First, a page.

Thanks for participating in this discussion!

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  59. Svetlana Pertsovich Says:

    “If we take this at face value as an effort by the government to build stronger connections between science and the problems it is trying to solve, then resistance to such ideas starts to look pretty arrogant.”

    Arrogant? I think – quite the reverse – too tolerant and peaceful, if we more attentively consider “social context” of most actions of our politicians. In the light of this the letter in THE is realy too modest revolt.

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  61. Philip Moriarty Says:


    I’ve been following the discussion between you and David (Colquhoun) with great interest both here at at DC’s Improbable Science . I don’t want to revisit the points that David has raised re. basic vs directed/translational research (as you might guess, I am fully behind David on this). I’d instead like to ask both you and David Bruggeman (who describes himself as a “policy wonk” above) the following two questions:

    1. Why should the taxpayer fund scientific research in universities?

    2. What is the fundamental economic rationale for state support of university research?

    As an academic scientist, I have considered the two questions above at length. What I’m really interested to discover is the extent to which my answers correlate with the responses of those involved with (or having an interest in) science policy development.

    Best wishes,


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  63. Roger Pielke, Jr. Says:

    Hi All-

    A very interesting discussion. At the risk of jumping in late, let me point to a paper Rad Byerly and I did on this subject:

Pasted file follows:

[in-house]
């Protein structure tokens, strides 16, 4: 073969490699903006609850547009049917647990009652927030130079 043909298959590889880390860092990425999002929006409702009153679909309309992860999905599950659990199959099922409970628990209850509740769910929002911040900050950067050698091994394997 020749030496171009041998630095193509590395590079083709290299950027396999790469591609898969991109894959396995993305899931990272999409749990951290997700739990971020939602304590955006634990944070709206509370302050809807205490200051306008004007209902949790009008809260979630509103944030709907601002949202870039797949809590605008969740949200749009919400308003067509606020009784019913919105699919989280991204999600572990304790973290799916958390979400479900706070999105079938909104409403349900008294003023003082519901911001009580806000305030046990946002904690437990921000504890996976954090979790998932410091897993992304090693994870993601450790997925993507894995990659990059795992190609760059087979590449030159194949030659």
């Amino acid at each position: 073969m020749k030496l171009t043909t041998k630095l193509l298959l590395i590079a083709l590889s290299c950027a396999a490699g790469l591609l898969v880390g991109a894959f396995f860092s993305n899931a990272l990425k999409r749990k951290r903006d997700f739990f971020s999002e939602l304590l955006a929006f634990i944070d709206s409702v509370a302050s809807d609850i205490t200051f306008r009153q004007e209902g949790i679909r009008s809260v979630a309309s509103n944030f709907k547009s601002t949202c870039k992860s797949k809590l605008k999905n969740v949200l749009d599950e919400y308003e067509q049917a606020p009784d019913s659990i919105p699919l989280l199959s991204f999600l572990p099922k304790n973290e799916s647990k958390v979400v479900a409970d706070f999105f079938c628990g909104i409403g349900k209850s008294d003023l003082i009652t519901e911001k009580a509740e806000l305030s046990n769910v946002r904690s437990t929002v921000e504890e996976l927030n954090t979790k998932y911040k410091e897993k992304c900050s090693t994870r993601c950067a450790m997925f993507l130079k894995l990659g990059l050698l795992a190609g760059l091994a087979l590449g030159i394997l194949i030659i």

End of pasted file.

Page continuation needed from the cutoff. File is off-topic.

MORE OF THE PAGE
Pielke, Jr., R.A., and R. Byerly, Jr., 1998: Beyond Basic and Applied. Physics Today, 51(2), 42-46.

    I agree strongly with David C. about the practical challenges of having researchers wax polemic on the benefits of their research, so I am empathetic with the suggested boycott. I see the US NSF criterion 2 as a bit of a waste of time. At the same time, I agree with Ryan about the need for science to be placed into broader social context, if nothing else to facilitate the process of political priority setting (and funding for science).

    So if the “impact summary” is a no go, what then instead?

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  65. Svetlana Pertsovich Says:

    You have said rightly about contradiction between short-term government/economical “diktats” and principle mechanism of Science.
    However, the question arises.
    Is modern policy/economics capable to suit modern Science? We see that there is contradiction between them. However – is this contradiction surmountable?

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  67. Ryan Meyer Says:

    Dear Philip,